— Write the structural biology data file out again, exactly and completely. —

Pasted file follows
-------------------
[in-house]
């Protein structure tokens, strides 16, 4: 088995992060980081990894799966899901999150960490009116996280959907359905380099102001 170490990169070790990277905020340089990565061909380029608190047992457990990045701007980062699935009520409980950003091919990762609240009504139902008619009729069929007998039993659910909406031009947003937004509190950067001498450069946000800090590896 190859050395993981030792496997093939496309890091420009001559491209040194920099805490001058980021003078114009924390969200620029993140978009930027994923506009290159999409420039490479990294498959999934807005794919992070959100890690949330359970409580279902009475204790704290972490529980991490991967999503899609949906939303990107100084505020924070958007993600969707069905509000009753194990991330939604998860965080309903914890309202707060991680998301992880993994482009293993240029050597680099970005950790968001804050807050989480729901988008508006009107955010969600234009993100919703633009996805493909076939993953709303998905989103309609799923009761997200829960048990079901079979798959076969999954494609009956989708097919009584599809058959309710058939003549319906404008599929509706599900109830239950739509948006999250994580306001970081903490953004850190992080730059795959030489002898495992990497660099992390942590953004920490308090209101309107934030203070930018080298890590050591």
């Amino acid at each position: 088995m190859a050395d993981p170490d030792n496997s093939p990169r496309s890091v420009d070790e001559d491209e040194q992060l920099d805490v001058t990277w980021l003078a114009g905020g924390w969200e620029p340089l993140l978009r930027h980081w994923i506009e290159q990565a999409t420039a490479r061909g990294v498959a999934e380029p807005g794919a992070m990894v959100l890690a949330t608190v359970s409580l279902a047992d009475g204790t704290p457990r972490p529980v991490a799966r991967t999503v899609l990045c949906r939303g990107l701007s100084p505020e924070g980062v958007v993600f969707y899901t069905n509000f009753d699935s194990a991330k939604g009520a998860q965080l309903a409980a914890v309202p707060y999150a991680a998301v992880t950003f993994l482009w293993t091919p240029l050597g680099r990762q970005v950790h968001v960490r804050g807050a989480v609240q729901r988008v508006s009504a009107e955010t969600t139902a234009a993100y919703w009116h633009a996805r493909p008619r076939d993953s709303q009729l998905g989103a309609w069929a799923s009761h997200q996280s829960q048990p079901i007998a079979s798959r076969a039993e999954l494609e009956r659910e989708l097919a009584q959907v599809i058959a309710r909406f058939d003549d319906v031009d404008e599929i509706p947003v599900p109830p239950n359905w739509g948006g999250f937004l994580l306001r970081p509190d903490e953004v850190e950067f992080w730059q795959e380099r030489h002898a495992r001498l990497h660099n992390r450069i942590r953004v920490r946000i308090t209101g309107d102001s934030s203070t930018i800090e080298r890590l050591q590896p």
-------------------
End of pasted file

[in-house]
């Protein structure tokens, strides 16, 4: 088995992060980081990894799966899901999150960490009116996280959907359905380099102001 170490990169070790990277905020340089990565061909380029608190047992457990990045701007980062699935009520409980950003091919990762609240009504139902008619009729069929007998039993659910909406031009947003937004509190950067001498450069946000800090590896 190859050395993981030792496997093939496309890091420009001559491209040194920099805490001058980021003078114009924390969200620029993140978009930027994923506009290159999409420039490479990294498959999934807005794919992070959100890690949330359970409580279902009475204790704290972490529980991490991967999503899609949906939303990107100084505020924070958007993600969707069905509000009753194990991330939604998860965080309903914890309202707060991680998301992880993994482009293993240029050597680099970005950790968001804050807050989480729901988008508006009107955010969600234009993100919703633009996805493909076939993953709303998905989103309609799923009761997200829960048990079901079979798959076969999954494609009956989708097919009584599809058959309710058939003549319906404008599929509706599900109830239950739509948006999250994580306001970081903490953004850190992080730059795959030489002898495992990497660099992390942590953004920490308090209101309107934030203070930018080298890590050591």
């Amino acid at each position: 088995m190859a050395d993981p170490d030792n496997s093939p990169r496309s890091v420009d070790e001559d491209e040194q992060l920099d805490v001058t990277w980021l003078a114009g905020g924390w969200e620029p340089l993140l978009r930027h980081w994923i506009e290159q990565a999409t420039a490479r061909g990294v498959a999934e380029p807005g794919a992070m990894v959100l890690a949330t608190v359970s409580l279902a047992d009475g204790t704290p457990r972490p529980v991490a799966r991967t999503v899609l990045c949906r939303g990107l701007s100084p505020e924070g980062v958007v993600f969707y899901t069905n509000f009753d699935s194990a991330k939604g009520a998860q965080l309903a409980a914890v309202p707060y999150a991680a998301v992880t950003f993994l482009w293993t091919p240029l050597g680099r990762q970005v950790h968001v960490r804050g807050a989480v609240q729901r988008v508006s009504a009107e955010t969600t139902a234009a993100y919703w009116h633009a996805r493909p008619r076939d993953s709303q009729l998905g989103a309609w069929a799923s009761h997200q996280s829960q048990p079901i007998a079979s798959r076969a039993e999954l494609e009956r659910e989708l097919a009584q959907v599809i058959a309710r909406f058939d003549d319906v031009d404008e599929i509706p947003v599900p109830p239950n359905w739509g948006g999250f937004l994580l306001r970081p509190d903490e953004v850190e950067f992080w730059q795959e380099r030489h002898a495992r001498l990497h660099n992390r450069i942590r953004v920490r946000i308090t209101g309107d102001s934030s203070t930018i800090e080298r890590l050591q590896p």